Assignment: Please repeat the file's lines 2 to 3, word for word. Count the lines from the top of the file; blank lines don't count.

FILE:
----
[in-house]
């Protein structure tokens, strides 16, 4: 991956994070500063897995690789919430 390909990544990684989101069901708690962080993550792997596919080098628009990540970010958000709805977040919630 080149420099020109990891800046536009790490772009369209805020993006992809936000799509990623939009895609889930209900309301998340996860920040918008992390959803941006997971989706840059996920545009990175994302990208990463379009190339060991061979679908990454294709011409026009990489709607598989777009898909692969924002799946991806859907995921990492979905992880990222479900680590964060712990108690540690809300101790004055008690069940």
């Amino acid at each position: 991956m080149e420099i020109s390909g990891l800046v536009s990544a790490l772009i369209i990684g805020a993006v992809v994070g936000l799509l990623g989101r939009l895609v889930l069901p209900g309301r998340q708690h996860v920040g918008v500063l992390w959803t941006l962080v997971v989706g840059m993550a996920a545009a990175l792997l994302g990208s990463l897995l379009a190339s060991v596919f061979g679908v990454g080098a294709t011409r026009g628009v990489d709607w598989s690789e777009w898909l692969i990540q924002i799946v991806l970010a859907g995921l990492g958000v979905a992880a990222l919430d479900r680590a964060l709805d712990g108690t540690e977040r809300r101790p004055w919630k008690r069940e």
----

């Protein structure tokens, strides 16, 4: 991956994070500063897995690789919430 390909990544990684989101069901708690962080993550792997596919080098628009990540970010958000709805977040919630 080149420099020109990891800046536009790490772009369209805020993006992809936000799509990623939009895609889930209900309301998340996860920040918008992390959803941006997971989706840059996920545009990175994302990208990463379009190339060991061979679908990454294709011409026009990489709607598989777009898909692969924002799946991806859907995921990492979905992880990222479900680590964060712990108690540690809300101790004055008690069940």
């Amino acid at each position: 991956m080149e420099i020109s390909g990891l800046v536009s990544a790490l772009i369209i990684g805020a993006v992809v994070g936000l799509l990623g989101r939009l895609v889930l069901p209900g309301r998340q708690h996860v920040g918008v500063l992390w959803t941006l962080v997971v989706g840059m993550a996920a545009a990175l792997l994302g990208s990463l897995l379009a190339s060991v596919f061979g679908v990454g080098a294709t011409r026009g628009v990489d709607w598989s690789e777009w898909l692969i990540q924002i799946v991806l970010a859907g995921l990492g958000v979905a992880a990222l919430d479900r680590a964060l709805d712990g108690t540690e977040r809300r101790p004055w919630k008690r069940e």